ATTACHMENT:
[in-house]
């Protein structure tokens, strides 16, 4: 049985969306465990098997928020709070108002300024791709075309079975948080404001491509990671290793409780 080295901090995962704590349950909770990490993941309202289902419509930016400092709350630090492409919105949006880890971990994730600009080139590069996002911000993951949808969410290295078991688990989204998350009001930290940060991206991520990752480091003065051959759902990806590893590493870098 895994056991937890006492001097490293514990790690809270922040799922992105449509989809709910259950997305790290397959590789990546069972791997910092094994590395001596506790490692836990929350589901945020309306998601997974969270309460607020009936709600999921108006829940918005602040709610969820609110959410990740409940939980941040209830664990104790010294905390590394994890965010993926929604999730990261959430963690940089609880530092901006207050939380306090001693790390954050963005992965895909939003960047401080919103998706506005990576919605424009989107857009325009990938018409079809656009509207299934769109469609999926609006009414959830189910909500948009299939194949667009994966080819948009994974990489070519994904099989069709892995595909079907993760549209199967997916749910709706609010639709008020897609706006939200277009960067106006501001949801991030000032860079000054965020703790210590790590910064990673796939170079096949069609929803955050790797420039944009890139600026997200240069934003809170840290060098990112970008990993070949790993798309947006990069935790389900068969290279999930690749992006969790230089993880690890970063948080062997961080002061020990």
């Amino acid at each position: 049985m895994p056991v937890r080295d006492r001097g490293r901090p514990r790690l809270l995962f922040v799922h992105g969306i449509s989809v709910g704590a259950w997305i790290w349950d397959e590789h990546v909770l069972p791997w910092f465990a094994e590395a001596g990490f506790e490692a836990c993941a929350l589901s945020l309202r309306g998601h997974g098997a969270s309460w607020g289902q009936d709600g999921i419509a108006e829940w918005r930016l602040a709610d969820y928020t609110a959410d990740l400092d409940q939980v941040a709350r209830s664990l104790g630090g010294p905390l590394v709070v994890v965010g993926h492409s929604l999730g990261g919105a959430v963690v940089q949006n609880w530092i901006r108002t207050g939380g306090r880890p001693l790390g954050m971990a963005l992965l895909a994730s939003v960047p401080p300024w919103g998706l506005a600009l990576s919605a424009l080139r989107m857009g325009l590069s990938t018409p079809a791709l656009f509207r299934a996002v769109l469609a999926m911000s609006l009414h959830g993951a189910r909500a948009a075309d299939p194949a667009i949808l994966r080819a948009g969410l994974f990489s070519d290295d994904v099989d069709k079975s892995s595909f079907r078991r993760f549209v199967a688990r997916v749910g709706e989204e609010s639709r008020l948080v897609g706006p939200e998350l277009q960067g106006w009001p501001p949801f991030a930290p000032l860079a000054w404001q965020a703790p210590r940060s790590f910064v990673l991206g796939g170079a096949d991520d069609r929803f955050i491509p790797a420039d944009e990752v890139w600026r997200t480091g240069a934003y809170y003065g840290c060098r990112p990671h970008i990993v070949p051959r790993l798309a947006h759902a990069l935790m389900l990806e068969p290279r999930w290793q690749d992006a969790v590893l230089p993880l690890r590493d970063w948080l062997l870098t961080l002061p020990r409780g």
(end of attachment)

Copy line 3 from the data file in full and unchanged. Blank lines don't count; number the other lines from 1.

């Amino acid at each position: 049985m895994p056991v937890r080295d006492r001097g490293r901090p514990r790690l809270l995962f922040v799922h992105g969306i449509s989809v709910g704590a259950w997305i790290w349950d397959e590789h990546v909770l069972p791997w910092f465990a094994e590395a001596g990490f506790e490692a836990c993941a929350l589901s945020l309202r309306g998601h997974g098997a969270s309460w607020g289902q009936d709600g999921i419509a108006e829940w918005r930016l602040a709610d969820y928020t609110a959410d990740l400092d409940q939980v941040a709350r209830s664990l104790g630090g010294p905390l590394v709070v994890v965010g993926h492409s929604l999730g990261g919105a959430v963690v940089q949006n609880w530092i901006r108002t207050g939380g306090r880890p001693l790390g954050m971990a963005l992965l895909a994730s939003v960047p401080p300024w919103g998706l506005a600009l990576s919605a424009l080139r989107m857009g325009l590069s990938t018409p079809a791709l656009f509207r299934a996002v769109l469609a999926m911000s609006l009414h959830g993951a189910r909500a948009a075309d299939p194949a667009i949808l994966r080819a948009g969410l994974f990489s070519d290295d994904v099989d069709k079975s892995s595909f079907r078991r993760f549209v199967a688990r997916v749910g709706e989204e609010s639709r008020l948080v897609g706006p939200e998350l277009q960067g106006w009001p501001p949801f991030a930290p000032l860079a000054w404001q965020a703790p210590r940060s790590f910064v990673l991206g796939g170079a096949d991520d069609r929803f955050i491509p790797a420039d944009e990752v890139w600026r997200t480091g240069a934003y809170y003065g840290c060098r990112p990671h970008i990993v070949p051959r790993l798309a947006h759902a990069l935790m389900l990806e068969p290279r999930w290793q690749d992006a969790v590893l230089p993880l690890r590493d970063w948080l062997l870098t961080l002061p020990r409780g």